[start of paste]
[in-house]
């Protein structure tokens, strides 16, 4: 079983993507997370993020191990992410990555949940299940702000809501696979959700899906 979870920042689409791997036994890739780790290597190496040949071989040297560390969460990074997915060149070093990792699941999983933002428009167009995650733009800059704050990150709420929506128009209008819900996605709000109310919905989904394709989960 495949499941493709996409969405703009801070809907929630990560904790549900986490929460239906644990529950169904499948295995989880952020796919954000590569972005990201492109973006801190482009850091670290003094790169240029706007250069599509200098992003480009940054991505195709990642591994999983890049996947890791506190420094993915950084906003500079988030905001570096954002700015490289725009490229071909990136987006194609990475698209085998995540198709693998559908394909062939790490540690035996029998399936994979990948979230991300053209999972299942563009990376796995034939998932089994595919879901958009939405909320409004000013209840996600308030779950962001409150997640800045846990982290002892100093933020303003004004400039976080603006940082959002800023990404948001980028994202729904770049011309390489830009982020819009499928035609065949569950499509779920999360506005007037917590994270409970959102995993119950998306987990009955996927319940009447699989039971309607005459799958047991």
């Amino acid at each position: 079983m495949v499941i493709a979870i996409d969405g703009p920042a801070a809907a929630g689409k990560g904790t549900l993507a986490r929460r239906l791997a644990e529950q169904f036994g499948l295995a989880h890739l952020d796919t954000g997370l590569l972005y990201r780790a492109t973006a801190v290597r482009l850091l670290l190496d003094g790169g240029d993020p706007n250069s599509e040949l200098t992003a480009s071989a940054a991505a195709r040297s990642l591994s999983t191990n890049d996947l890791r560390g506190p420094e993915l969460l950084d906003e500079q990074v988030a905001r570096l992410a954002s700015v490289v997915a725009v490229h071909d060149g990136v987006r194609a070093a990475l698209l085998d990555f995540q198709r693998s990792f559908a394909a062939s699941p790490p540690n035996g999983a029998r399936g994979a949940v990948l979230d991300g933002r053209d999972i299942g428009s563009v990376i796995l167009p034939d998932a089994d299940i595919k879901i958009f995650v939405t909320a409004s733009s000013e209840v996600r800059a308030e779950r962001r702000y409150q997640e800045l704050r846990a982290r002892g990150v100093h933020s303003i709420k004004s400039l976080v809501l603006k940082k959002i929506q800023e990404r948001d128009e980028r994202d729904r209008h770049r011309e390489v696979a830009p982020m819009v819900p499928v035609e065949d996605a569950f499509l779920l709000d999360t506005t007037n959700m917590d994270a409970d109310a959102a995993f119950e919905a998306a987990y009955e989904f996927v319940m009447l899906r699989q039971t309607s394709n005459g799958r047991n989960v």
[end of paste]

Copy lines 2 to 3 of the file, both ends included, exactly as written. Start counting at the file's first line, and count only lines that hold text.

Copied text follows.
């Protein structure tokens, strides 16, 4: 079983993507997370993020191990992410990555949940299940702000809501696979959700899906 979870920042689409791997036994890739780790290597190496040949071989040297560390969460990074997915060149070093990792699941999983933002428009167009995650733009800059704050990150709420929506128009209008819900996605709000109310919905989904394709989960 495949499941493709996409969405703009801070809907929630990560904790549900986490929460239906644990529950169904499948295995989880952020796919954000590569972005990201492109973006801190482009850091670290003094790169240029706007250069599509200098992003480009940054991505195709990642591994999983890049996947890791506190420094993915950084906003500079988030905001570096954002700015490289725009490229071909990136987006194609990475698209085998995540198709693998559908394909062939790490540690035996029998399936994979990948979230991300053209999972299942563009990376796995034939998932089994595919879901958009939405909320409004000013209840996600308030779950962001409150997640800045846990982290002892100093933020303003004004400039976080603006940082959002800023990404948001980028994202729904770049011309390489830009982020819009499928035609065949569950499509779920999360506005007037917590994270409970959102995993119950998306987990009955996927319940009447699989039971309607005459799958047991």
């Amino acid at each position: 079983m495949v499941i493709a979870i996409d969405g703009p920042a801070a809907a929630g689409k990560g904790t549900l993507a986490r929460r239906l791997a644990e529950q169904f036994g499948l295995a989880h890739l952020d796919t954000g997370l590569l972005y990201r780790a492109t973006a801190v290597r482009l850091l670290l190496d003094g790169g240029d993020p706007n250069s599509e040949l200098t992003a480009s071989a940054a991505a195709r040297s990642l591994s999983t191990n890049d996947l890791r560390g506190p420094e993915l969460l950084d906003e500079q990074v988030a905001r570096l992410a954002s700015v490289v997915a725009v490229h071909d060149g990136v987006r194609a070093a990475l698209l085998d990555f995540q198709r693998s990792f559908a394909a062939s699941p790490p540690n035996g999983a029998r399936g994979a949940v990948l979230d991300g933002r053209d999972i299942g428009s563009v990376i796995l167009p034939d998932a089994d299940i595919k879901i958009f995650v939405t909320a409004s733009s000013e209840v996600r800059a308030e779950r962001r702000y409150q997640e800045l704050r846990a982290r002892g990150v100093h933020s303003i709420k004004s400039l976080v809501l603006k940082k959002i929506q800023e990404r948001d128009e980028r994202d729904r209008h770049r011309e390489v696979a830009p982020m819009v819900p499928v035609e065949d996605a569950f499509l779920l709000d999360t506005t007037n959700m917590d994270a409970d109310a959102a995993f119950e919905a998306a987990y009955e989904f996927v319940m009447l899906r699989q039971t309607s394709n005459g799958r047991n989960v």